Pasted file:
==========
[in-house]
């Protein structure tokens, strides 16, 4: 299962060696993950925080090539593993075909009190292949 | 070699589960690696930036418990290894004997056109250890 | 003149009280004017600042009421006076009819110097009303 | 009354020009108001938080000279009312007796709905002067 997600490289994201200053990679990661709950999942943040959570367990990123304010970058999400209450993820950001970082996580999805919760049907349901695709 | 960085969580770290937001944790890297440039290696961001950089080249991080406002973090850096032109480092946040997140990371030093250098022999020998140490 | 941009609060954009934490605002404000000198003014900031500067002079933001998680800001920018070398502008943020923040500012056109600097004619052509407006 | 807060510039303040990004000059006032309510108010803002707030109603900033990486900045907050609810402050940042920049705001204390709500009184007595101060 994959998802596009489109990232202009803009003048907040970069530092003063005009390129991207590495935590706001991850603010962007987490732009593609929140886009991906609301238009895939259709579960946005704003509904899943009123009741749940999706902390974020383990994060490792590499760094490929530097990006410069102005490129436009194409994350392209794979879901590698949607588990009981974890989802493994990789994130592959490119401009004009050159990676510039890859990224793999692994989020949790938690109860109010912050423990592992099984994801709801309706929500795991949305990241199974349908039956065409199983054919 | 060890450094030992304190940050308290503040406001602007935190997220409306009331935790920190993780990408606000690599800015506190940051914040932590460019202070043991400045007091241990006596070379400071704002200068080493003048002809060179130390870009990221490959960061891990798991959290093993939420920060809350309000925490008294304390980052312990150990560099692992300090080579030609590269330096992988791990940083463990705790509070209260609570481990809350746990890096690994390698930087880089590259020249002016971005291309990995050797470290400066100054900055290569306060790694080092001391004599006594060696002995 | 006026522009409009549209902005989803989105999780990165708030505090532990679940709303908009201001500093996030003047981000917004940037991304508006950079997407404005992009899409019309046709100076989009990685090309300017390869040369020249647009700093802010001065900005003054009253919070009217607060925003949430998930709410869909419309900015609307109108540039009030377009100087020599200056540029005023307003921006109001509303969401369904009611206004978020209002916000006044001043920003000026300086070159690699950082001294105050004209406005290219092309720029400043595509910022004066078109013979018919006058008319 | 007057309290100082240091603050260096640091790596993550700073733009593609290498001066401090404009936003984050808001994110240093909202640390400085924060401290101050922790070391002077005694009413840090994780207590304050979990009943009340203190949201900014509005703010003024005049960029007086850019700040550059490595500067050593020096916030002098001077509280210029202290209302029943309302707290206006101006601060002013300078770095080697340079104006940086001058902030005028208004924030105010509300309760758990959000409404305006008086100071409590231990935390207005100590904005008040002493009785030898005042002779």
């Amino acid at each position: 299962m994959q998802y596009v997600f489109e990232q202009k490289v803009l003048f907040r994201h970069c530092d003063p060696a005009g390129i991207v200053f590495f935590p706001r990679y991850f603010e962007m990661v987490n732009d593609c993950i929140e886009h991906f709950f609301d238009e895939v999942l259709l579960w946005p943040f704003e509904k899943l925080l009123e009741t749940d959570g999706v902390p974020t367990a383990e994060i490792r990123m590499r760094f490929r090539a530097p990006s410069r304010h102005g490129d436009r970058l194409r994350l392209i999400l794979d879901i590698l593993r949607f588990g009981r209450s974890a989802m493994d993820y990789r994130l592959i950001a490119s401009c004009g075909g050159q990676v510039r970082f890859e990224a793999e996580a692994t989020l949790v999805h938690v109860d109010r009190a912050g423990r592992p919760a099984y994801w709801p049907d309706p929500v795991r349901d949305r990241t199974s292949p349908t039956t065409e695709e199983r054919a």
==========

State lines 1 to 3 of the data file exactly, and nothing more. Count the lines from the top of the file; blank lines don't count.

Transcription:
[in-house]
């Protein structure tokens, strides 16, 4: 299962060696993950925080090539593993075909009190292949 | 070699589960690696930036418990290894004997056109250890 | 003149009280004017600042009421006076009819110097009303 | 009354020009108001938080000279009312007796709905002067 997600490289994201200053990679990661709950999942943040959570367990990123304010970058999400209450993820950001970082996580999805919760049907349901695709 | 960085969580770290937001944790890297440039290696961001950089080249991080406002973090850096032109480092946040997140990371030093250098022999020998140490 | 941009609060954009934490605002404000000198003014900031500067002079933001998680800001920018070398502008943020923040500012056109600097004619052509407006 | 807060510039303040990004000059006032309510108010803002707030109603900033990486900045907050609810402050940042920049705001204390709500009184007595101060 994959998802596009489109990232202009803009003048907040970069530092003063005009390129991207590495935590706001991850603010962007987490732009593609929140886009991906609301238009895939259709579960946005704003509904899943009123009741749940999706902390974020383990994060490792590499760094490929530097990006410069102005490129436009194409994350392209794979879901590698949607588990009981974890989802493994990789994130592959490119401009004009050159990676510039890859990224793999692994989020949790938690109860109010912050423990592992099984994801709801309706929500795991949305990241199974349908039956065409199983054919 | 060890450094030992304190940050308290503040406001602007935190997220409306009331935790920190993780990408606000690599800015506190940051914040932590460019202070043991400045007091241990006596070379400071704002200068080493003048002809060179130390870009990221490959960061891990798991959290093993939420920060809350309000925490008294304390980052312990150990560099692992300090080579030609590269330096992988791990940083463990705790509070209260609570481990809350746990890096690994390698930087880089590259020249002016971005291309990995050797470290400066100054900055290569306060790694080092001391004599006594060696002995 | 006026522009409009549209902005989803989105999780990165708030505090532990679940709303908009201001500093996030003047981000917004940037991304508006950079997407404005992009899409019309046709100076989009990685090309300017390869040369020249647009700093802010001065900005003054009253919070009217607060925003949430998930709410869909419309900015609307109108540039009030377009100087020599200056540029005023307003921006109001509303969401369904009611206004978020209002916000006044001043920003000026300086070159690699950082001294105050004209406005290219092309720029400043595509910022004066078109013979018919006058008319 | 007057309290100082240091603050260096640091790596993550700073733009593609290498001066401090404009936003984050808001994110240093909202640390400085924060401290101050922790070391002077005694009413840090994780207590304050979990009943009340203190949201900014509005703010003024005049960029007086850019700040550059490595500067050593020096916030002098001077509280210029202290209302029943309302707290206006101006601060002013300078770095080697340079104006940086001058902030005028208004924030105010509300309760758990959000409404305006008086100071409590231990935390207005100590904005008040002493009785030898005042002779």
């Amino acid at each position: 299962m994959q998802y596009v997600f489109e990232q202009k490289v803009l003048f907040r994201h970069c530092d003063p060696a005009g390129i991207v200053f590495f935590p706001r990679y991850f603010e962007m990661v987490n732009d593609c993950i929140e886009h991906f709950f609301d238009e895939v999942l259709l579960w946005p943040f704003e509904k899943l925080l009123e009741t749940d959570g999706v902390p974020t367990a383990e994060i490792r990123m590499r760094f490929r090539a530097p990006s410069r304010h102005g490129d436009r970058l194409r994350l392209i999400l794979d879901i590698l593993r949607f588990g009981r209450s974890a989802m493994d993820y990789r994130l592959i950001a490119s401009c004009g075909g050159q990676v510039r970082f890859e990224a793999e996580a692994t989020l949790v999805h938690v109860d109010r009190a912050g423990r592992p919760a099984y994801w709801p049907d309706p929500v795991r349901d949305r990241t199974s292949p349908t039956t065409e695709e199983r054919a």